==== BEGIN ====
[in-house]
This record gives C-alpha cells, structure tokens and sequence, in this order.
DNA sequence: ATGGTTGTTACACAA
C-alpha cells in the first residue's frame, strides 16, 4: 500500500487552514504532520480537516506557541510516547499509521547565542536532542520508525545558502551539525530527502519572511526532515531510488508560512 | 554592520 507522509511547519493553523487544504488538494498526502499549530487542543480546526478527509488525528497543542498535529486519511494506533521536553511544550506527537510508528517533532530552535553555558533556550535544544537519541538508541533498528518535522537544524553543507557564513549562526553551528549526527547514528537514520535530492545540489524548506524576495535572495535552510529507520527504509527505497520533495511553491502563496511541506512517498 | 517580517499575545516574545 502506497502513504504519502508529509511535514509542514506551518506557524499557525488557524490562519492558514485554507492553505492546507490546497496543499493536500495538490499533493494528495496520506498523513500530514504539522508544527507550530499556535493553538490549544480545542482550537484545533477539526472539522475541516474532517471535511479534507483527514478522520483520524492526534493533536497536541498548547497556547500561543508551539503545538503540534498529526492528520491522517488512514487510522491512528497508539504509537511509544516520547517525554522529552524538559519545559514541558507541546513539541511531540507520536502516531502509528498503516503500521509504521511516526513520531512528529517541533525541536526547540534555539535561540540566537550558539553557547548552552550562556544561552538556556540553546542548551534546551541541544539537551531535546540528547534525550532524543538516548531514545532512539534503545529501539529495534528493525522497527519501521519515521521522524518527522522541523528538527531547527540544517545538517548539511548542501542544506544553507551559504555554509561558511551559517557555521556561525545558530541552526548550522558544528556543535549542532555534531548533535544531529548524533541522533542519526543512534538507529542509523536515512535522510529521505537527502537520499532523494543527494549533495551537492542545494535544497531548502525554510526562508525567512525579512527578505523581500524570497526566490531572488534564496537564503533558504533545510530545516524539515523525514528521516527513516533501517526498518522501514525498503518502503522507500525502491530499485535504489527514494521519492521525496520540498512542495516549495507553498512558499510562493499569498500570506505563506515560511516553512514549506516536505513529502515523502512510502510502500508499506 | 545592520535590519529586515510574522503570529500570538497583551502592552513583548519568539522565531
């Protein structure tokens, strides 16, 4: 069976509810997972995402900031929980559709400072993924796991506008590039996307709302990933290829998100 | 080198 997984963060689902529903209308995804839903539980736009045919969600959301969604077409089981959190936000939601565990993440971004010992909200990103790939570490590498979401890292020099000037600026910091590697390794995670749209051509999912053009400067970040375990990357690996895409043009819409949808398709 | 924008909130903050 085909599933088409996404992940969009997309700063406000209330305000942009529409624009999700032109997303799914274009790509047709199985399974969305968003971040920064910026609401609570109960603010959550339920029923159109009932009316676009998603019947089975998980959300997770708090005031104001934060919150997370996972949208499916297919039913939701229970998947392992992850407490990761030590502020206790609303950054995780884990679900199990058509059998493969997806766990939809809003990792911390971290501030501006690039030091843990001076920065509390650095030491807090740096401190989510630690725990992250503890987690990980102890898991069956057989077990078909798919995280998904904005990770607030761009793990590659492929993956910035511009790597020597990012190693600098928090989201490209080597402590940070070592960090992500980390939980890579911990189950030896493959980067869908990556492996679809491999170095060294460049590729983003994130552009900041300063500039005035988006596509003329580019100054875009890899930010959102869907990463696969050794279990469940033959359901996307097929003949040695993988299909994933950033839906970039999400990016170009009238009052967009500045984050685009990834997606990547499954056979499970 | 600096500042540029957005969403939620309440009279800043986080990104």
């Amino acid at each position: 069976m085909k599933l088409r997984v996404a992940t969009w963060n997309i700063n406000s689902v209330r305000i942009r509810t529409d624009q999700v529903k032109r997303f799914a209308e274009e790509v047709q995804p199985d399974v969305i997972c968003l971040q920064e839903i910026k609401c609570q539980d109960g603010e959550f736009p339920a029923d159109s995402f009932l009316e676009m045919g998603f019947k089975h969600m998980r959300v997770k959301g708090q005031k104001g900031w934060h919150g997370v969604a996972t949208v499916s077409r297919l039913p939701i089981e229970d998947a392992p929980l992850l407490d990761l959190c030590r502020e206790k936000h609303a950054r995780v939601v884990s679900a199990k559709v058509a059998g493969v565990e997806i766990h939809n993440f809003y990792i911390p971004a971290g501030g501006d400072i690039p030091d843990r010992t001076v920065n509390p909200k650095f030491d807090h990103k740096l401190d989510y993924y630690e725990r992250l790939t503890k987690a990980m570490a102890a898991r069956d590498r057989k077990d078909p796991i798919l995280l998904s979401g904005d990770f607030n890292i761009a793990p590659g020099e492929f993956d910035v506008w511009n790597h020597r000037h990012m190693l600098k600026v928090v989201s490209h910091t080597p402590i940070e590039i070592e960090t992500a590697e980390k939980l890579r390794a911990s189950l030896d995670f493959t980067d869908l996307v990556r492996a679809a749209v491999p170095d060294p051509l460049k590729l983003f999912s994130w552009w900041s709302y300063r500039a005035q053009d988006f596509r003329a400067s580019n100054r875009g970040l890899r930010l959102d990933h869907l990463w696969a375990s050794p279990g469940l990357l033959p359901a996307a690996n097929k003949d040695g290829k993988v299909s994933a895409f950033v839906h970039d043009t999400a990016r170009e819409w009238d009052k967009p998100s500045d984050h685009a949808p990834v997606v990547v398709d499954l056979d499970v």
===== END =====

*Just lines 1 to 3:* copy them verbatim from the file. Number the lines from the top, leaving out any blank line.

[in-house]
This record gives C-alpha cells, structure tokens and sequence, in this order.
DNA sequence: ATGGTTGTTACACAA